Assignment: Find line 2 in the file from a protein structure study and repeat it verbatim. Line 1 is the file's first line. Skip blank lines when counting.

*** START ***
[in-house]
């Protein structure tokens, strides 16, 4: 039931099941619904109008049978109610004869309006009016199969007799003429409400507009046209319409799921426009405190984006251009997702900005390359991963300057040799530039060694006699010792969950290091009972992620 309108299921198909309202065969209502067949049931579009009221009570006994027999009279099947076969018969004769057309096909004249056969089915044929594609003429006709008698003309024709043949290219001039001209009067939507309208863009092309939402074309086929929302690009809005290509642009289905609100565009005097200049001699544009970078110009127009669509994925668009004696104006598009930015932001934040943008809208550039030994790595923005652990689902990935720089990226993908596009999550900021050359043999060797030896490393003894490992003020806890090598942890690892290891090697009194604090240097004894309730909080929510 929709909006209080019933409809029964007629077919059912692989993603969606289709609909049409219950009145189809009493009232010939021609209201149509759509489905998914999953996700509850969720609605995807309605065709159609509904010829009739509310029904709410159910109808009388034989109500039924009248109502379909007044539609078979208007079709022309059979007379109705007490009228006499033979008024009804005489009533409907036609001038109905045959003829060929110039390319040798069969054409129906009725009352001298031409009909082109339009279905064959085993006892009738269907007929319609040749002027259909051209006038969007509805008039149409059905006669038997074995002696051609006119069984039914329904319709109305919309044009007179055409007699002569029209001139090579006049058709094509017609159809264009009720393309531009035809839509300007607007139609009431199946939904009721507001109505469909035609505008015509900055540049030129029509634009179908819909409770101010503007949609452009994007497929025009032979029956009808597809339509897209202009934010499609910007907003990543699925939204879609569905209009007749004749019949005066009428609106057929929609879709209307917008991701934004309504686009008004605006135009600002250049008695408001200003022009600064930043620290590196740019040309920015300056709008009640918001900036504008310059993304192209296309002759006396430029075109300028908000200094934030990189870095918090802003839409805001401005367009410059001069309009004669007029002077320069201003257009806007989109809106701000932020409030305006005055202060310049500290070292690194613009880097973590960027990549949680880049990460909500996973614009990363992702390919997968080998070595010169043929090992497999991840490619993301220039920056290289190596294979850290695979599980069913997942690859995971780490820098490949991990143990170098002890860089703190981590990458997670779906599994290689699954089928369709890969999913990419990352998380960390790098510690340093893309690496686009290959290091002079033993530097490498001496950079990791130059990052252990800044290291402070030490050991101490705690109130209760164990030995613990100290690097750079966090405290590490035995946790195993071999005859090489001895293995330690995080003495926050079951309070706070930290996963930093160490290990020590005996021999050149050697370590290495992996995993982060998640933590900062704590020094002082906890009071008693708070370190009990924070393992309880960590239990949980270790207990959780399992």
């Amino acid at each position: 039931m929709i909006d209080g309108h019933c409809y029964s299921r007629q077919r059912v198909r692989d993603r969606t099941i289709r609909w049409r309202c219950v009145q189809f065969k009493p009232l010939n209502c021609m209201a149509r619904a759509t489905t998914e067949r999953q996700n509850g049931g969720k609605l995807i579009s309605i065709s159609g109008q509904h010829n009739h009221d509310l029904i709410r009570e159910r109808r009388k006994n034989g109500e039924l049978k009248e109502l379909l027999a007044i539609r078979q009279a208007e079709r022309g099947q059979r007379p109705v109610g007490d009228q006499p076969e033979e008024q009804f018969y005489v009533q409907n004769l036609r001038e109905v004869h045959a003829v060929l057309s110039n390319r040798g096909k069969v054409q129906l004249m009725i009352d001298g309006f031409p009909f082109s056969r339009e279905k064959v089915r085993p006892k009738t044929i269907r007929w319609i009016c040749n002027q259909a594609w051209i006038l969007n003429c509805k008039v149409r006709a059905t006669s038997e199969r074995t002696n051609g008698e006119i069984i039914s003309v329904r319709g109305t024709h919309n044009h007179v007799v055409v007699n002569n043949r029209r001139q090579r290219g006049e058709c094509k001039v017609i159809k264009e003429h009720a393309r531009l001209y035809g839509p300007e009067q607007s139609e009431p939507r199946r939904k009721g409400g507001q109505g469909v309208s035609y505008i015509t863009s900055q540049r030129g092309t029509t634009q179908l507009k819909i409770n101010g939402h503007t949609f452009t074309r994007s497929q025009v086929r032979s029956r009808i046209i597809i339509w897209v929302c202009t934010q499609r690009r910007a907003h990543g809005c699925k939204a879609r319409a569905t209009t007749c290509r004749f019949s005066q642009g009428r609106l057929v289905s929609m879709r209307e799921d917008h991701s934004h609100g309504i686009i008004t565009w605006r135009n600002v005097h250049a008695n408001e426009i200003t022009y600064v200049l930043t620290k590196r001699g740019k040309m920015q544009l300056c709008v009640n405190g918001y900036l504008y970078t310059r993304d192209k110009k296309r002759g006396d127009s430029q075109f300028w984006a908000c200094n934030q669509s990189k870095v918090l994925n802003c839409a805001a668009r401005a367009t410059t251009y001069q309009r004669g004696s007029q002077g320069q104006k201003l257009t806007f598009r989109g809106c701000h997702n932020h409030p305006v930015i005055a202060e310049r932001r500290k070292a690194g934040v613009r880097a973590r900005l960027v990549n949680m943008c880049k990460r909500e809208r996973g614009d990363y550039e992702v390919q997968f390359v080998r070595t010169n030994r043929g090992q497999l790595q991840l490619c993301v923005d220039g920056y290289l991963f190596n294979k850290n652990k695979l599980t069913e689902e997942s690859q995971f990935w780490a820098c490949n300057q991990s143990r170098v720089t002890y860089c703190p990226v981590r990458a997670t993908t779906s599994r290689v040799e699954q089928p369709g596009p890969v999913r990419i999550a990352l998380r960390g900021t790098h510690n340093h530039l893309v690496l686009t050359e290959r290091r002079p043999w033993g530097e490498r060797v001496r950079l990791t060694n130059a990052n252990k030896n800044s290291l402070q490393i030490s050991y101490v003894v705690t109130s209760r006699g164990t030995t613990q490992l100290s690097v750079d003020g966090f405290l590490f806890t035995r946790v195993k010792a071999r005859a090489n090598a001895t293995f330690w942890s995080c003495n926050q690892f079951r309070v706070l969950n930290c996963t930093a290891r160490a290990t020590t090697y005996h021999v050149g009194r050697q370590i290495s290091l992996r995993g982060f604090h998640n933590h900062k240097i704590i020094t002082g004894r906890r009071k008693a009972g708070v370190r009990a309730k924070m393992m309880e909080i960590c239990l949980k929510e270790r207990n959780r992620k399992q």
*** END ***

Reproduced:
């Protein structure tokens, strides 16, 4: 039931099941619904109008049978109610004869309006009016199969007799003429409400507009046209319409799921426009405190984006251009997702900005390359991963300057040799530039060694006699010792969950290091009972992620 309108299921198909309202065969209502067949049931579009009221009570006994027999009279099947076969018969004769057309096909004249056969089915044929594609003429006709008698003309024709043949290219001039001209009067939507309208863009092309939402074309086929929302690009809005290509642009289905609100565009005097200049001699544009970078110009127009669509994925668009004696104006598009930015932001934040943008809208550039030994790595923005652990689902990935720089990226993908596009999550900021050359043999060797030896490393003894490992003020806890090598942890690892290891090697009194604090240097004894309730909080929510 929709909006209080019933409809029964007629077919059912692989993603969606289709609909049409219950009145189809009493009232010939021609209201149509759509489905998914999953996700509850969720609605995807309605065709159609509904010829009739509310029904709410159910109808009388034989109500039924009248109502379909007044539609078979208007079709022309059979007379109705007490009228006499033979008024009804005489009533409907036609001038109905045959003829060929110039390319040798069969054409129906009725009352001298031409009909082109339009279905064959085993006892009738269907007929319609040749002027259909051209006038969007509805008039149409059905006669038997074995002696051609006119069984039914329904319709109305919309044009007179055409007699002569029209001139090579006049058709094509017609159809264009009720393309531009035809839509300007607007139609009431199946939904009721507001109505469909035609505008015509900055540049030129029509634009179908819909409770101010503007949609452009994007497929025009032979029956009808597809339509897209202009934010499609910007907003990543699925939204879609569905209009007749004749019949005066009428609106057929929609879709209307917008991701934004309504686009008004605006135009600002250049008695408001200003022009600064930043620290590196740019040309920015300056709008009640918001900036504008310059993304192209296309002759006396430029075109300028908000200094934030990189870095918090802003839409805001401005367009410059001069309009004669007029002077320069201003257009806007989109809106701000932020409030305006005055202060310049500290070292690194613009880097973590960027990549949680880049990460909500996973614009990363992702390919997968080998070595010169043929090992497999991840490619993301220039920056290289190596294979850290695979599980069913997942690859995971780490820098490949991990143990170098002890860089703190981590990458997670779906599994290689699954089928369709890969999913990419990352998380960390790098510690340093893309690496686009290959290091002079033993530097490498001496950079990791130059990052252990800044290291402070030490050991101490705690109130209760164990030995613990100290690097750079966090405290590490035995946790195993071999005859090489001895293995330690995080003495926050079951309070706070930290996963930093160490290990020590005996021999050149050697370590290495992996995993982060998640933590900062704590020094002082906890009071008693708070370190009990924070393992309880960590239990949980270790207990959780399992």